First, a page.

A man’s voice said, “It is an emergency, please open the door, your family is trying to reach you.   Someone has died.”

I got up from the bed and walked to the door.  As I reached for the door knob, a sharp stab like an electric bolt racked my
body.  I drew back and reached for my gun.  No one knows I am here, no one could possibly know where I am.  Feeling his
defeat, the man began to kick the door, and then he rammed it.  I raised the gun and pointed it at the door, but kept silent.  
Think God my gun was loaded, I would have never been able to load it shaking as bad as I was.  The door was strong and
held through the attempts to break it down.  I stood still ready to shoot if he entered.  He tried opening the windows.  Not
wanting to risk attention from any more noise, he left.   It was silent for a long while before I was sure he was gone and I
could move.  I called the office; the telephone rang for a long time, before a sleepy voice answered.  You must be mistaken,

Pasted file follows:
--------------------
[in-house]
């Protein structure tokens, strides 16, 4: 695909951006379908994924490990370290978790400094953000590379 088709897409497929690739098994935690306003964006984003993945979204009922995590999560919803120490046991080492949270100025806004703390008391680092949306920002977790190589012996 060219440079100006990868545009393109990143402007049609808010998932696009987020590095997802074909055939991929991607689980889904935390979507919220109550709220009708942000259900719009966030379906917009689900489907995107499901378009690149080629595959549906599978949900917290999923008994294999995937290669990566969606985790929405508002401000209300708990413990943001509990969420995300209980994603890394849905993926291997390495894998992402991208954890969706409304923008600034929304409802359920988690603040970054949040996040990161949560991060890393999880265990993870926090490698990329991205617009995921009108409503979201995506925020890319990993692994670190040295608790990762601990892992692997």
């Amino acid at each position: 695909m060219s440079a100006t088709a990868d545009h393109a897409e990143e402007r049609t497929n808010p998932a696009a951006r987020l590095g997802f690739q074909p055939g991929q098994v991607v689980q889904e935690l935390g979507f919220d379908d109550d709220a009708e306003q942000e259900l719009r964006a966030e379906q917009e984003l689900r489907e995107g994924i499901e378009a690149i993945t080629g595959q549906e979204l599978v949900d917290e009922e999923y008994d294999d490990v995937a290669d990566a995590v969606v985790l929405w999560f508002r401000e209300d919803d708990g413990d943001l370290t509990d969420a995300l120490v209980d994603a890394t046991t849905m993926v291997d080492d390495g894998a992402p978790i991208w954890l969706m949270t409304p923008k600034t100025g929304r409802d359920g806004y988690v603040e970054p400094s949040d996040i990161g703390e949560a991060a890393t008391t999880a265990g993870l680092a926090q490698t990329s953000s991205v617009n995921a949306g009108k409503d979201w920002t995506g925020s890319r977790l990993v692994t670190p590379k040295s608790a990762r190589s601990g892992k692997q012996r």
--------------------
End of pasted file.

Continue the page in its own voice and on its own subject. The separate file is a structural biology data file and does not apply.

he said.  He hadn’t heard anything.  Maybe somebody got the wrong room, happens all the time.  

The down from this was a long time coming.  Most people would have answered that door on the first knock, never even
considering any threat.  Me, I have all this danger radar, accumulated from years of traveling the world alone.  I tried to
relax, knowing I had to wait until people were moving around outside to leave.  I got my stuff and piled it all beside the door,
dressed and waited.  The phone rang.  I expected the office to phone and inquire more about my stressful call, so I picked it
up quickly.  I heard laughter, loud and tense, insane laughter.  

Then he spoke, “You one smart lady.”  More laughter, I hung up.  

Soon there was activity outside.  I paid my bill in silence, knowing anything I said would be useless, or dangerous.  I headed
south to Homer,
Alaska, me, my jeep, my equalizer, and Otis.  I would give Anchorage another chance, she was too
beautiful not to, but it would take a while.  I had traveled too long not to know that there is good and bad in all places, and a
woman traveling alone attracts the bad.  We are an easy mark, or so they think.

Dianne Roberson is a free-lance artist, writer, and photographer who works from her art studio in Palmer, Alaska and in her
digital art gallery on line at:
 http://www.artworldplus.com where you can view her prints and on her online art gallery.
Dianne's Jeep
Alaskan Artist Dianne Roberson
Alaska Pipeline
Copyright  1995       ©   Dianne Roberson    All rights reserved.